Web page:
An investigation of household food insecurity coping strategies in Umbumbulu.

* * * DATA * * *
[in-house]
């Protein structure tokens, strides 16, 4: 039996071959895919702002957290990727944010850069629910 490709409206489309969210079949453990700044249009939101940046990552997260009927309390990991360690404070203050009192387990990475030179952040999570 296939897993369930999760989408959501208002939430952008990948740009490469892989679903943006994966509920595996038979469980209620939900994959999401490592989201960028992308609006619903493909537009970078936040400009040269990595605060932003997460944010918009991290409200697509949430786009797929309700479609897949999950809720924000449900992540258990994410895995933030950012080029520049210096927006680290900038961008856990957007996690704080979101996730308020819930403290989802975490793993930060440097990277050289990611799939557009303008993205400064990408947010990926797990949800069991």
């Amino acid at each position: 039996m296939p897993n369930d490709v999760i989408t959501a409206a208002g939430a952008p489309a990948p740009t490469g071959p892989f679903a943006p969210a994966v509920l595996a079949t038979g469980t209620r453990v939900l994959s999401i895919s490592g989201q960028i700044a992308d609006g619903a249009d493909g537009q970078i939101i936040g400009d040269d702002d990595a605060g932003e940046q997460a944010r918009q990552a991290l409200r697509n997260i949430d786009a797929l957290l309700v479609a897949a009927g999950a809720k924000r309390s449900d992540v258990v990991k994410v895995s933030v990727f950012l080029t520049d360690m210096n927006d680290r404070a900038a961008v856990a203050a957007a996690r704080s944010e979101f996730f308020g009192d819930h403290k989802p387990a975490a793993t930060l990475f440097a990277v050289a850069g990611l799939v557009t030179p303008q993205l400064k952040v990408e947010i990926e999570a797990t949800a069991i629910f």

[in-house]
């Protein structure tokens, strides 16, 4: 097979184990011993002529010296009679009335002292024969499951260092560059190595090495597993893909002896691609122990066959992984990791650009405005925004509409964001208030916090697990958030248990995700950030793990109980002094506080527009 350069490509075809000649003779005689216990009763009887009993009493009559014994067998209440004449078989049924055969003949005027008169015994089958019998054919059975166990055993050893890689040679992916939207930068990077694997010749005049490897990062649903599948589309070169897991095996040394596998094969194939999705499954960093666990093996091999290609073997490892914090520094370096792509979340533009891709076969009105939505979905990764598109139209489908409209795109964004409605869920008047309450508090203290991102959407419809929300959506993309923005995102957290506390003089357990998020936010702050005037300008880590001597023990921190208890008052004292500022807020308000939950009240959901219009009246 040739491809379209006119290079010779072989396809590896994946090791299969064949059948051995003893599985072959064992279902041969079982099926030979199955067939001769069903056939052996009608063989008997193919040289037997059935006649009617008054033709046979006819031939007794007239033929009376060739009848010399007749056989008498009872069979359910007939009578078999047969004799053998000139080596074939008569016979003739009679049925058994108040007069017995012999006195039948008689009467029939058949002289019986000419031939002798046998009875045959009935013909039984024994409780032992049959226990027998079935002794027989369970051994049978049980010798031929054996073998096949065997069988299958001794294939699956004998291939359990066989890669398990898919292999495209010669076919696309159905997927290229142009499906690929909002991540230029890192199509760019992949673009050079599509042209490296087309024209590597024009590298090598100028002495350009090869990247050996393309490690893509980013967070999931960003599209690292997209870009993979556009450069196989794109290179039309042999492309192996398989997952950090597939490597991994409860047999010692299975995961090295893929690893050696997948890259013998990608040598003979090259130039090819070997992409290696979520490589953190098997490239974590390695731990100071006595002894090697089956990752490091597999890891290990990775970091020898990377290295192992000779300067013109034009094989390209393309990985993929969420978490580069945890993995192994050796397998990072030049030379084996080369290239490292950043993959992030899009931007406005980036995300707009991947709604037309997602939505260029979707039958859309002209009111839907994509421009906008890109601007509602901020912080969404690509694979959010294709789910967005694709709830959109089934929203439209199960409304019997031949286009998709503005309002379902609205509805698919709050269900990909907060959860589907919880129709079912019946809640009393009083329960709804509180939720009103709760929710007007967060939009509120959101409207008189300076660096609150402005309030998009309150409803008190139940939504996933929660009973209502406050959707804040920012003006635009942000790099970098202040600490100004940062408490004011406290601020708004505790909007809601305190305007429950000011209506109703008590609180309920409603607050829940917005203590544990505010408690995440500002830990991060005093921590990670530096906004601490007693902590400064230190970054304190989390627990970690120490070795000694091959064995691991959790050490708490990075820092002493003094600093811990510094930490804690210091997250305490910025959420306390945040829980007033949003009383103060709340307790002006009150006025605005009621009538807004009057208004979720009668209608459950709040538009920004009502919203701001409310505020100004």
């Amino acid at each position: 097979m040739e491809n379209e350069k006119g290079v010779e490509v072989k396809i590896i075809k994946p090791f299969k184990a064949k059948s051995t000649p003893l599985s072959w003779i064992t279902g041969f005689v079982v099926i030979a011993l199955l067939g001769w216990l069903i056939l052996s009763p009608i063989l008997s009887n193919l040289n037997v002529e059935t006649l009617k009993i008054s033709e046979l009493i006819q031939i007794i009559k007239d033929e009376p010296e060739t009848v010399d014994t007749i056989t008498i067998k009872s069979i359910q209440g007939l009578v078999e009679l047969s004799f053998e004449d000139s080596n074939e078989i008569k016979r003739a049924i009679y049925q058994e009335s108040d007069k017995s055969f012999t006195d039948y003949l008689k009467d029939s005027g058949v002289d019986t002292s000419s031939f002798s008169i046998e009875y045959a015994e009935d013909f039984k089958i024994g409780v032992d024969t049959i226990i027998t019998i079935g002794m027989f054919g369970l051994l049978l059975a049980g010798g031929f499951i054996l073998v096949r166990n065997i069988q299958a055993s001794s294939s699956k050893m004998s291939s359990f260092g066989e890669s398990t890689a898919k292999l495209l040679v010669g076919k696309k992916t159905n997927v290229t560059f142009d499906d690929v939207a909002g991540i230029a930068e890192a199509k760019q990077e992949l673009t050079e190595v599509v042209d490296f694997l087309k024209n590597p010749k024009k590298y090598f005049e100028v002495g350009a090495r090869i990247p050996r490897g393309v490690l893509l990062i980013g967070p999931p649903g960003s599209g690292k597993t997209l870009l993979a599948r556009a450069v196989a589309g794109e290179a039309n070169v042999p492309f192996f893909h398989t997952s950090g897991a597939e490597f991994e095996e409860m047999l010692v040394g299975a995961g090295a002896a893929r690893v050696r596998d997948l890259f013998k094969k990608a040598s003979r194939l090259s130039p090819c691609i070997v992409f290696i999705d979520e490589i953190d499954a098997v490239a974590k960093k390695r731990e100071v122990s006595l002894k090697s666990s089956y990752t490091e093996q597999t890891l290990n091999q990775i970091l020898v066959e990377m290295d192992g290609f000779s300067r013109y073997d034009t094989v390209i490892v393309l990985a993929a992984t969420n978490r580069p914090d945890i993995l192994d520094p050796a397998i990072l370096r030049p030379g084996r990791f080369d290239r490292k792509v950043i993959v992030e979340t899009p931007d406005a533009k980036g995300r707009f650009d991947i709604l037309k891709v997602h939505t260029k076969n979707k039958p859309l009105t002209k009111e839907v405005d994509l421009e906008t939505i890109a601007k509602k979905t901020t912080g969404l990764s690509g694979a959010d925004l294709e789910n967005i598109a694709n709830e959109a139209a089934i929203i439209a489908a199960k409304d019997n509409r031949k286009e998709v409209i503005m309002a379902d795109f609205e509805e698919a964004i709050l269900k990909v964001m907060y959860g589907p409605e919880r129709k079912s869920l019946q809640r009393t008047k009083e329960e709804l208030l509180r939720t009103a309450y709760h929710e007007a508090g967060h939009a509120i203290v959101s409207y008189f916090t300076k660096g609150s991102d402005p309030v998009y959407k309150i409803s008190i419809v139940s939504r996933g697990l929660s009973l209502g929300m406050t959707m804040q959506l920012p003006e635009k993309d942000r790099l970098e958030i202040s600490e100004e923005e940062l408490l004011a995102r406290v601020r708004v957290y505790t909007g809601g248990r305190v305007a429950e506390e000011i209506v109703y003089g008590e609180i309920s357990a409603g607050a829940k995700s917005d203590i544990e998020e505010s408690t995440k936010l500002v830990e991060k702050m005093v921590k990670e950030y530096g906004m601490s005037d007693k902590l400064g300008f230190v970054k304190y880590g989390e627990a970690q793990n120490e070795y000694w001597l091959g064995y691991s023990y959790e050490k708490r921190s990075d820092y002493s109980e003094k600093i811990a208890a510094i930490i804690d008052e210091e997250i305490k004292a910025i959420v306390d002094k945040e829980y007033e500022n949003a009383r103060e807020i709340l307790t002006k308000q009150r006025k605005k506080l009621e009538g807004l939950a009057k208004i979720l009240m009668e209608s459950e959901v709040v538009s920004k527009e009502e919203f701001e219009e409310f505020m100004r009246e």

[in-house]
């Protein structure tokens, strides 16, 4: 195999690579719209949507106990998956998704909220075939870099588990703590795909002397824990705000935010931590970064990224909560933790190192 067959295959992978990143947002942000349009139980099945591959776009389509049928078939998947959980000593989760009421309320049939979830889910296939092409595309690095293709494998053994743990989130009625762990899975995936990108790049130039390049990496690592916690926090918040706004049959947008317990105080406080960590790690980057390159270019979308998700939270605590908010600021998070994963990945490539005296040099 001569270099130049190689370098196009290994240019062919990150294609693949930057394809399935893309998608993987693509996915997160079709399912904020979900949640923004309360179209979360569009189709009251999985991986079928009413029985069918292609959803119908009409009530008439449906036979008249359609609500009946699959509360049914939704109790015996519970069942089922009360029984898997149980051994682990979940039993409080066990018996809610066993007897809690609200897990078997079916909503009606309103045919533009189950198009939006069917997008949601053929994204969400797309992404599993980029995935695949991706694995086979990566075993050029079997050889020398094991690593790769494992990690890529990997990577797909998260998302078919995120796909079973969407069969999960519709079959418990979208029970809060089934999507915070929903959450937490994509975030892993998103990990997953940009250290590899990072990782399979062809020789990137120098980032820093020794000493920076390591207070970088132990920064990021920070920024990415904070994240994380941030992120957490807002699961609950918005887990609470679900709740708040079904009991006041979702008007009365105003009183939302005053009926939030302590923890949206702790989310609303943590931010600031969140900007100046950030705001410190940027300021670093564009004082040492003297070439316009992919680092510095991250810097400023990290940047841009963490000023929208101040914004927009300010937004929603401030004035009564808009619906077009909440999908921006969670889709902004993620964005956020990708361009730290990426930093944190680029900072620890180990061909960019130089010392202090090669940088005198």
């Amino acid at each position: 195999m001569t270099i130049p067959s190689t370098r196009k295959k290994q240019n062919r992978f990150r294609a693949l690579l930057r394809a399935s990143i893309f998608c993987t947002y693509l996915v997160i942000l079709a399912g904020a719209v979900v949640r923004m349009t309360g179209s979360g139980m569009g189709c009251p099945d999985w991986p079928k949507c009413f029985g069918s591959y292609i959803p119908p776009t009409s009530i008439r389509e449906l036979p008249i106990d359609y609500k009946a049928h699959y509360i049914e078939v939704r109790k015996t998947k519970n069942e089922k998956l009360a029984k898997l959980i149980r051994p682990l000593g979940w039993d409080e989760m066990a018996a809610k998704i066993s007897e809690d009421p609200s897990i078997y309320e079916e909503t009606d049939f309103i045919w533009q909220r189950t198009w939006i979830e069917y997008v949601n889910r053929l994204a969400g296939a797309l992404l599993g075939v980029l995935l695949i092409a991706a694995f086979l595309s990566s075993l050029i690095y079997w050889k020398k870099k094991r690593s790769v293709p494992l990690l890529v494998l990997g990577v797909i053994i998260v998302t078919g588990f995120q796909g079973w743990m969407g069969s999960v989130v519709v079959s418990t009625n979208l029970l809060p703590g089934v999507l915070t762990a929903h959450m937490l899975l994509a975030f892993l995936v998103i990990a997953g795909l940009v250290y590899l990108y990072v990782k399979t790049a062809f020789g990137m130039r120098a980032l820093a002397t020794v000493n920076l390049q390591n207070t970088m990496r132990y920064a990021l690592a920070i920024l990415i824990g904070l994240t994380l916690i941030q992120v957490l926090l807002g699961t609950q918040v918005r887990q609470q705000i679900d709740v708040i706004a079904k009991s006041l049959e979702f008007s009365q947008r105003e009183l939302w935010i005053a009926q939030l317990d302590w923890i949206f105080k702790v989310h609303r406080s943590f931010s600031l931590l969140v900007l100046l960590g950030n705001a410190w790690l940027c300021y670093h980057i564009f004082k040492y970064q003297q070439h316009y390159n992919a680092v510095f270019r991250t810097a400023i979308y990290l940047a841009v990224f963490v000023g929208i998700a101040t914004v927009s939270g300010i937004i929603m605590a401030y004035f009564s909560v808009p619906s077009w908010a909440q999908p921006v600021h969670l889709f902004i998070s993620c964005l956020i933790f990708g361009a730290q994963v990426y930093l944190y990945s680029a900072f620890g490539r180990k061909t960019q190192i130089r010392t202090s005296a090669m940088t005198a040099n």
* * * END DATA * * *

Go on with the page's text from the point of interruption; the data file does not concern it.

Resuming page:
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This study set out to investigate the food insecurity coping strategies of sample households from the Embo community in the Umbumbulu district of KwaZulu-Natal. A total of 151 Ezemvelo Farmers' Organisation and 49 non-EFO members were interviewed in two rounds, beginning in October 2004 and March 2005. The total sample included 200 respondents from 176 households. A survey questionnaire was used to collect data on socio-economic characteristics, food consumption patterns and application of consumption coping strategies. The study used the Coping Strategy Index to establish the food security status of the households by calculating and comparing the Coping Strategy Index Scores of households. Households applied short-term food consumption coping strategies to cope with food shortages and resorted to short-term income coping strategies when they experienced income shocks. Coping strategies employed by households were effective in mitigating food insecurity. Most strategies applied by most households were not detrimental to livelihoods and did not compromise future household food security. Food insecurity increased the frequency and severity of application of coping strategies employed by households. Households ate less preferred foods, skipped days without eating and ate wild foods. These coping strategies were particularly dangerous to households as proper nutrition is critical for ensuring healthy and productive lives. Food security interventions need to support beneficial coping strategies currently employed by households. Relevant stakeholder like the Departments of Health and Social Development need to target nutritional interventions through workshops and training with vulnerable households. Supporting protective coping mechanisms entails protecting entitlements to land, water resources and productive and non-productive assets. Agricultural production improved the incomes and food consumption of the sampled households. Sustainable agricultural production should be promoted and sustained at household level. The Ministry of Agriculture and local development agencies should assist the community by providing production inputs, for example, provision of vegetable seeds, mechanisation, infrastructure and information on improved production techniques to encourage greater productivity and wider engagement in agriculture. Home gardens could make iii valuable contributions to family food supply and income. The Ministry of Agriculture and local development agencies should give more advice through extension and training services, providing support through negotiation of contracts with suppliers. While agriculture may play a major role in the reduction of food insecurity, attention should also be given to the promotion of non-farming activities, particularly those that can reduce food insecurity. The community and households should actively engage in the design and implementation of policies government policies and strategies for farm and non-farm interventions.
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